NP vs PA vs CNS - page 2

by OriolesMagic

33,079 Views | 71 Comments

I am considering going for further education. I am an RN w/ a bachelor's degree (non-nursing) and a AA in nursing. I have 6 years experience, 3 years in cardiac acute care (stepdown). I would like information on differences... Read More


  1. 4
    CME is not nearly as intensive as a full recertification exam. I have Medscape on my phone and can usually get 2-3 CME with an hour investment reading articles and answering questions.

    I think it's rude and bizzare to assume PAs and MDs only care about money, while NPs are some heavenly saints that would work without salary if they could. Everyone cares about money to some extent, and most providers (of all types) care about their patients just as much.

    I may become an NP in the end, but I respect the PA profession a great deal. They have worked much harder to standardize their profession, and the classes they offer combined with the massive clinical hours is far above most NP programs. They teach skills in person and do not allow online programs so prevalent in nursing.

    Here's the curriculum for the PA program vs the NP program at Stony Brook University (well regarded for both PA and NP).

    PA:
    • HBA 561 Human Gross Anatomy
    • HAP 504 Professional Practice Issues


    Fall
    • HBY 501 Human Physiology
    • HAP 512 Principles of Clinical Pharmacology (continues in the Spring)
    • HBP 511 Pathobiology (continues in the Spring)
    • HAP 510 Clinical Laboratory Medicine
    • HAP 514 POMR: History & Physical Examination
    • HAP 516 Problem Based Learning (PBL) (continues in the Spring)
    • HAP 518 Medical Director Presentation Rounds (MDPR) (continues in the Spring)
    • HAP 521 Clinical Medicine I
    • HAP 528 Genitourinary, Sexual and Reproductive Health
    • HAP 532 Diagnostic Imaging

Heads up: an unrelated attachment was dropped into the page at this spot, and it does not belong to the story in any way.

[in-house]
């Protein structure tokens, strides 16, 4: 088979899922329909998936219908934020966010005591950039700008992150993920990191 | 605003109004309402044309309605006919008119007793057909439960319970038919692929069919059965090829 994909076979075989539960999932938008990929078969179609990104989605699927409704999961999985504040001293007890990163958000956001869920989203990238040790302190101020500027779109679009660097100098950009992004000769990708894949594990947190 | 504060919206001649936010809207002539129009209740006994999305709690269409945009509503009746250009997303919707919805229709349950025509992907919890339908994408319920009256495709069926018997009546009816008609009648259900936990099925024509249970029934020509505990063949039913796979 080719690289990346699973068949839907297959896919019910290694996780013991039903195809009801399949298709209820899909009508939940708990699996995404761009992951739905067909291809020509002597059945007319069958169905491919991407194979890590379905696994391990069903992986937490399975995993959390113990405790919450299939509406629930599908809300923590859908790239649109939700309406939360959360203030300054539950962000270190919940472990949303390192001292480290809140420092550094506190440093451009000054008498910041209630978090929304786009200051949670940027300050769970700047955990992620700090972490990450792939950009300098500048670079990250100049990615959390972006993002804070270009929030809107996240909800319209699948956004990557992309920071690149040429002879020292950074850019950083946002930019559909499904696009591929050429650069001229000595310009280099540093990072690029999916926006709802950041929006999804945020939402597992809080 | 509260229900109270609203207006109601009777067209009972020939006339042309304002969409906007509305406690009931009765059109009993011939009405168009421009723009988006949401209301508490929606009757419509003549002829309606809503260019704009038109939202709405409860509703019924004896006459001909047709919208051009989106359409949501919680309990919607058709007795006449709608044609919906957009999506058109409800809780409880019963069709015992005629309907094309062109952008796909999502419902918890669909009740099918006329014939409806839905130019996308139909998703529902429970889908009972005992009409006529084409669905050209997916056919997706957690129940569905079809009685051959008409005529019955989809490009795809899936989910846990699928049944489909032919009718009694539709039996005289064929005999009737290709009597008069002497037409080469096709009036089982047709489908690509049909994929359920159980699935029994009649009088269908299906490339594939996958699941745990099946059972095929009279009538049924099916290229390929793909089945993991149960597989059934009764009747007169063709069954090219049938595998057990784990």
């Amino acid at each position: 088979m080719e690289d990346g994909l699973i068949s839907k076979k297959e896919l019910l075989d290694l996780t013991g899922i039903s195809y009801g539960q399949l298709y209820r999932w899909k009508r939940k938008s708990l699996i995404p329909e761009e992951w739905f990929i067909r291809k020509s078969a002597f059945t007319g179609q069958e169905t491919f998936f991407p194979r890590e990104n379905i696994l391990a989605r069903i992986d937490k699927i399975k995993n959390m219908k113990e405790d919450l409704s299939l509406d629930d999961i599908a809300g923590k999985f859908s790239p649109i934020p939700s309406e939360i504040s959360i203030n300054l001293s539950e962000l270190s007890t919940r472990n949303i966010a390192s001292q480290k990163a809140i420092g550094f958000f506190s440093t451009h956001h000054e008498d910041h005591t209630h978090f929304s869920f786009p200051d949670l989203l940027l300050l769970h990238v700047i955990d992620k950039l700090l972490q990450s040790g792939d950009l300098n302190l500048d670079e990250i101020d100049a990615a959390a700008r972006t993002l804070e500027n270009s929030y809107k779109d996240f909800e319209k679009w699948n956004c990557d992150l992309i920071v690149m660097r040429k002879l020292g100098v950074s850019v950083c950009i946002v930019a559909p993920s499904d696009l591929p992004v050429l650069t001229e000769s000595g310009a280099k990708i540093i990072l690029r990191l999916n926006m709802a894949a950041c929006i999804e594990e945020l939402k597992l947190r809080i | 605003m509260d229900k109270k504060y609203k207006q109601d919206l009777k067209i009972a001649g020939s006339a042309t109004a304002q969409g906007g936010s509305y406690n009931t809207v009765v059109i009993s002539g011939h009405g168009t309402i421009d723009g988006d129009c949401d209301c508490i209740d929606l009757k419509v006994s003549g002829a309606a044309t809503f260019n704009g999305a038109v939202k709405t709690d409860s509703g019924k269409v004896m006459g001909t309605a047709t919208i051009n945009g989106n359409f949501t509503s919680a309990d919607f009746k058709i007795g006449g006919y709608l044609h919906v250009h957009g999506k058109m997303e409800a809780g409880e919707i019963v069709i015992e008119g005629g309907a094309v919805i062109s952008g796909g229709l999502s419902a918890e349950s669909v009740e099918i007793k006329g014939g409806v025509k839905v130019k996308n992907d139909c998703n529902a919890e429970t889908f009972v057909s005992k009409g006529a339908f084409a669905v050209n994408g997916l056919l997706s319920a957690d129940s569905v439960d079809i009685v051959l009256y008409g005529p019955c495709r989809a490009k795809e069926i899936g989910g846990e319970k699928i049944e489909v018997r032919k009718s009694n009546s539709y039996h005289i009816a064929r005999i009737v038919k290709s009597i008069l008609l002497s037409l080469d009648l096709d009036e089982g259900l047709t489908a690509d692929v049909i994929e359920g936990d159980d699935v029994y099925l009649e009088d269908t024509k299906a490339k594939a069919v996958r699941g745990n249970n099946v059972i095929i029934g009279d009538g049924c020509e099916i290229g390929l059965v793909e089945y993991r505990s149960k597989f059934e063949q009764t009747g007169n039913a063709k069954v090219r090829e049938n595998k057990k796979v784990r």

• HAP 551 Research Design and Evidence-Based Medicine


    Spring
    • HAP 522 Clinical Medicine II
    • HAP 523 Clinical Medicine III
    • HAP 524 Clinical Medicine IV
    • HAP 534 Introduction to Clinical Psychiatry
    • HAP 545 Ethics and Health Care
    • HAP 540 Clinical Prevention and Population Health
    • HAP 549 Clinical Skills


    Year II

    Summer
    • Clinical Clerkships 1 and 2
    • HAP 561 Masters Project I


    Fall
    • HAP 562 Masters Project II
    • Clinical Clerkships 3 - 5


    Spring
    • HAP 563 Masters Project III
    • Clinical Clerkships 6 - 10



    NP:






    Graduation Requirements Credits
    Core
    HNG 519 Advanced Theory & Clinical Practice in Adult Health Nursing I 4
    HNG 529 Advanced Theory & Clinical Practice in Adult Health Nursing II 5
    HNG 539 Advanced Theory & Clinical Practice in Adult Health Nursing III 5
    HNG 549 Advanced Theory & Clinical Practice in Adult Health Nursing IV 5
    19 (minimum)
    Graduation Requirements By Individual Advisement (Gap Analysis)
    HNH 504 Quality Improvement, Safety, and Health Care Technologies 3
    HNH 505 Health Policy and Advocacy 2
    HNG 515 Advanced Health Assessment 3
    HNG 540 Pharmacology 3
    HNG 588 Pathophysiology Across the Lifespan







    libbyliberal, ruralmed, icecreamcake, and 1 other like this.
  2. 0
    Getting back to the OP question:

    If you need to work part-time or full-time while in school, it's only possible with NP. You may be able to work per diem in PA school, but I don't know. (Any PAs can chime in on this?)

    I honestly would have gone the PA route, only because of the surgical rotations involved in their programs. As of now, there are a few NP programs that are now offering surgical rotations as well. If you're considering a surgical specialty, then it may be a good idea to look into PA programs, but if not, there's no real difference between the two roles.
  3. 4
    Quote from kguill975
    Getting back to the OP question:

    If you need to work part-time or full-time while in school, it's only possible with NP. You may be able to work per diem in PA school, but I don't know. (Any PAs can chime in on this?)

    I honestly would have gone the PA route, only because of the surgical rotations involved in their programs. As of now, there are a few NP programs that are now offering surgical rotations as well. If you're considering a surgical specialty, then it may be a good idea to look into PA programs, but if not, there's no real difference between the two roles.
    You can work during NP programs because they are less intensive..
  4. 0
    Quote from kguill975
    Getting back to the OP question:

    If you need to work part-time or full-time while in school, it's only possible with NP. You may be able to work per diem in PA school, but I don't know. (Any PAs can chime in on this?)